Owning a Small Business vs. Retail Memes

I own a bookstore. That’s right. I own and operate an independent bookstore and I don’t hate myself.
Things I will tell you:

1. Print books are not going extinct.
2. Amazon is not a threat to me, especially since I use it as a selling platform.
3. It is not okay to ask me how my business is doing. Do you ask that of every store you walk in? No? Then don’t here.
4. eBooks are not a threat to me. You can buy them at my store’s website.
5. Publishers set the prices of the books. I can’t alter them unless I’m marking them down. But since I also can’t mark them up based on supply and demand, they’re going to remain at retail until they are worth less money to my bottom line.

Now that the bookstore specific things are out of the way, I’d like to point out some things about owning a retail store and how small business is drastically different than corporations.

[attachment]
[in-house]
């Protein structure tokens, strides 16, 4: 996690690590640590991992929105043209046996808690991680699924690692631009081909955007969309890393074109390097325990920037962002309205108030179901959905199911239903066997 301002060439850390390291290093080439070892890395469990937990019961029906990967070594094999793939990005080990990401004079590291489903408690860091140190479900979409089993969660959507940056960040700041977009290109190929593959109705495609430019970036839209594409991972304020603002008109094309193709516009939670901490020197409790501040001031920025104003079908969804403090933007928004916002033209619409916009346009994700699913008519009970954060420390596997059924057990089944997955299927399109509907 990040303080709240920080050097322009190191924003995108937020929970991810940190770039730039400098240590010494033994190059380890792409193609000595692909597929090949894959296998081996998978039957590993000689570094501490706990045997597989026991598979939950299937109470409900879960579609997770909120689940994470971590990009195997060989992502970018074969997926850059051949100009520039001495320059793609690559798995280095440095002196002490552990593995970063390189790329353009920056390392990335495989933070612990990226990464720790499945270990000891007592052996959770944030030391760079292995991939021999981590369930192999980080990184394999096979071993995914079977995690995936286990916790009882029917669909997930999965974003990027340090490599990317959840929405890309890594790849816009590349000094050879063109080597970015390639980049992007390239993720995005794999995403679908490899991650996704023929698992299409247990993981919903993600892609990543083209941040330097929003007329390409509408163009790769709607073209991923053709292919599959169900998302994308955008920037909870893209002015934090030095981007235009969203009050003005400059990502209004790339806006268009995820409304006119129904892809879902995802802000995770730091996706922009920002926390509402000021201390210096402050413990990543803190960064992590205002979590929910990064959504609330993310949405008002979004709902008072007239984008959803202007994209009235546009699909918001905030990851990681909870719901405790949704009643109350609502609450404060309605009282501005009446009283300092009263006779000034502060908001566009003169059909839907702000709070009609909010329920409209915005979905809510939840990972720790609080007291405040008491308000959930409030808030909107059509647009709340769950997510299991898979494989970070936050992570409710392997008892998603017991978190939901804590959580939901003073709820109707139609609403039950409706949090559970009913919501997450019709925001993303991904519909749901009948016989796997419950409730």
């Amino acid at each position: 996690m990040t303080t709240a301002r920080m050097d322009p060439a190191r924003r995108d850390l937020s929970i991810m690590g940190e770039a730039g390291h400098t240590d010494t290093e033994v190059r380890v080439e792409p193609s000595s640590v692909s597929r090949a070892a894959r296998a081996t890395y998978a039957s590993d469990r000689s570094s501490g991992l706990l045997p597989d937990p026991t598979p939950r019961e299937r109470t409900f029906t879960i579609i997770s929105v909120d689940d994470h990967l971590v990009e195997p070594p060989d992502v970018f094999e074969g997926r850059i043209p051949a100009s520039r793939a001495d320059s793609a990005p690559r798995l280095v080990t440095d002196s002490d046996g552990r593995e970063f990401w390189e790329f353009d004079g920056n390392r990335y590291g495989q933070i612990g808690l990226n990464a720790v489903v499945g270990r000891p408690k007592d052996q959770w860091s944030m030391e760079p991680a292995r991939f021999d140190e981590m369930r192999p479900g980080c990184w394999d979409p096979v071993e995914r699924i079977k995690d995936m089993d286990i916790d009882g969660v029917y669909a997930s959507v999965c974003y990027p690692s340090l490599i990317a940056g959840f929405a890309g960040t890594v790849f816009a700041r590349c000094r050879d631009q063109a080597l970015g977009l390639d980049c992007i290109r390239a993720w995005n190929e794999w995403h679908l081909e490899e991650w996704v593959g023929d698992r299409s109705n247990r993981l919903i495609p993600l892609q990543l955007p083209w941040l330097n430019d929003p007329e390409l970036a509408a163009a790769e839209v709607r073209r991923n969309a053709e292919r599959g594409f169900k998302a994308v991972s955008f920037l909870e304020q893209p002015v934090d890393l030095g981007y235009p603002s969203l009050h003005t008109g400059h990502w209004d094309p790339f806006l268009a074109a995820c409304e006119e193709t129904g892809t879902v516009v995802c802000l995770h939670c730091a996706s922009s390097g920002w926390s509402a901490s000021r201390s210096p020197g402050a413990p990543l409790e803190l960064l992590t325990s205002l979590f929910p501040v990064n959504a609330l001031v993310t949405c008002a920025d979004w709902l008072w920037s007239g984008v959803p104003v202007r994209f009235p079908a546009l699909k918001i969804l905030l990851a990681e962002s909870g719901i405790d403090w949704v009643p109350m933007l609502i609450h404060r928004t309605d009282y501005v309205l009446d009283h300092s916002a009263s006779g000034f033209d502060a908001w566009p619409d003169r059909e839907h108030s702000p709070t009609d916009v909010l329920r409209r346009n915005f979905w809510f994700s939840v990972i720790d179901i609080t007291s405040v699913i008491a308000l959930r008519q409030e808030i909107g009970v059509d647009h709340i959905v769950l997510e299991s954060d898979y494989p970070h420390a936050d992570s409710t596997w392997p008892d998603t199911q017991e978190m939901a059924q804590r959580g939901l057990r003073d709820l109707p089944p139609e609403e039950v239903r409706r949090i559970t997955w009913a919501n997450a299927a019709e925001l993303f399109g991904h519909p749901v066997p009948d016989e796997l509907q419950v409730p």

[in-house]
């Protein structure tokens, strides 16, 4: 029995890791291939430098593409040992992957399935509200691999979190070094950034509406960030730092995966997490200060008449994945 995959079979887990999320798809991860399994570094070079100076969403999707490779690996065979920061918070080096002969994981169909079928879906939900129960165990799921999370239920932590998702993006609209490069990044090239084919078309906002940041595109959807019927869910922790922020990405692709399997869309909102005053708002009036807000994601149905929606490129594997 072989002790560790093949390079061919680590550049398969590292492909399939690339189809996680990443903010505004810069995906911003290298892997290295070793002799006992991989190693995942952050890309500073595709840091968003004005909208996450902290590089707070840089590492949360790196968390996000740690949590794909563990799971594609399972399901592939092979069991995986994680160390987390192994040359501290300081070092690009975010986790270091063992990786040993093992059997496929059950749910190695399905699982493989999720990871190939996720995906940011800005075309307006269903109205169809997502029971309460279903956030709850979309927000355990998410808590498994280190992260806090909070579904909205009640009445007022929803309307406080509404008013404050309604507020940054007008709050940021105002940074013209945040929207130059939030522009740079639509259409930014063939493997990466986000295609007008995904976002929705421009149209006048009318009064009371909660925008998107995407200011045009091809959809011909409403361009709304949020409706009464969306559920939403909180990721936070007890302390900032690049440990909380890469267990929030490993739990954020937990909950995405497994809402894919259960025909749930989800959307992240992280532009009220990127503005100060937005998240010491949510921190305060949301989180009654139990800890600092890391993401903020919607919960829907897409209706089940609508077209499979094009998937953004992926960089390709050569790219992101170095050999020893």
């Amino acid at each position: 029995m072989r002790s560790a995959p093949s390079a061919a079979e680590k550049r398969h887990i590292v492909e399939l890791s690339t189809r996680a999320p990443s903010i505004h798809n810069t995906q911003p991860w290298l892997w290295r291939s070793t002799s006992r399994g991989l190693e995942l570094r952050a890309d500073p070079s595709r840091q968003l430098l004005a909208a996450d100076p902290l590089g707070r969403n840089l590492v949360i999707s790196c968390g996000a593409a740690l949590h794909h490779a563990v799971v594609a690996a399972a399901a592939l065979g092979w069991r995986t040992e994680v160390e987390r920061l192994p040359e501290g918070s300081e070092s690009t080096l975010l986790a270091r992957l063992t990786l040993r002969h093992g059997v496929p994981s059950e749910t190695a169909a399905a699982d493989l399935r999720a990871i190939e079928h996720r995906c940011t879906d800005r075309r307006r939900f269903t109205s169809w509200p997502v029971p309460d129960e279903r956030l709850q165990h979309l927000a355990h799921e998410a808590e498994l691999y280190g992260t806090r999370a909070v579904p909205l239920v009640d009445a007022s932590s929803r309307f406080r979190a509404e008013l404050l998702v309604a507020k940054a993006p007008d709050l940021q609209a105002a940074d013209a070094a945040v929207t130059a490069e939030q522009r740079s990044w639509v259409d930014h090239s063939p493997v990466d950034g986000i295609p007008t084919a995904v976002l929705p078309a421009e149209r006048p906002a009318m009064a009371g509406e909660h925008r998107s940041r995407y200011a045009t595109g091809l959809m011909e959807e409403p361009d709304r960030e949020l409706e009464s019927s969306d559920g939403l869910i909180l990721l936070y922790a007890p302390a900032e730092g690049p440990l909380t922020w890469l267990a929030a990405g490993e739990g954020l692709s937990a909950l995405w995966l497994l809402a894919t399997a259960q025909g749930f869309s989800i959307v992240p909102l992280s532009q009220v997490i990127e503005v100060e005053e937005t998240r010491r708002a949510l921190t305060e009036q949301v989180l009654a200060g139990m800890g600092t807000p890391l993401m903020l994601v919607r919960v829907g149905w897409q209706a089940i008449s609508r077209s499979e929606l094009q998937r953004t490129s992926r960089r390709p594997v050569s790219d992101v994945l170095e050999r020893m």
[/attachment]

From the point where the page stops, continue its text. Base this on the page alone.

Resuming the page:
Every customer can make or break my day, even my month. Each purchase is important. I don’t have investors, savings, or lenders to fall back on. Banks aren’t exactly giving out money to start up bookstores, or start up anything, right now. That means I can’t kick anyone out of my store. Even at 7:59 PM. There is no closing the door early. There are no sick days, no paid vacation, no medical leave. So time is literally money.
Time that could be spent letting customers browse or time that the lights are ticking the electric meter outside.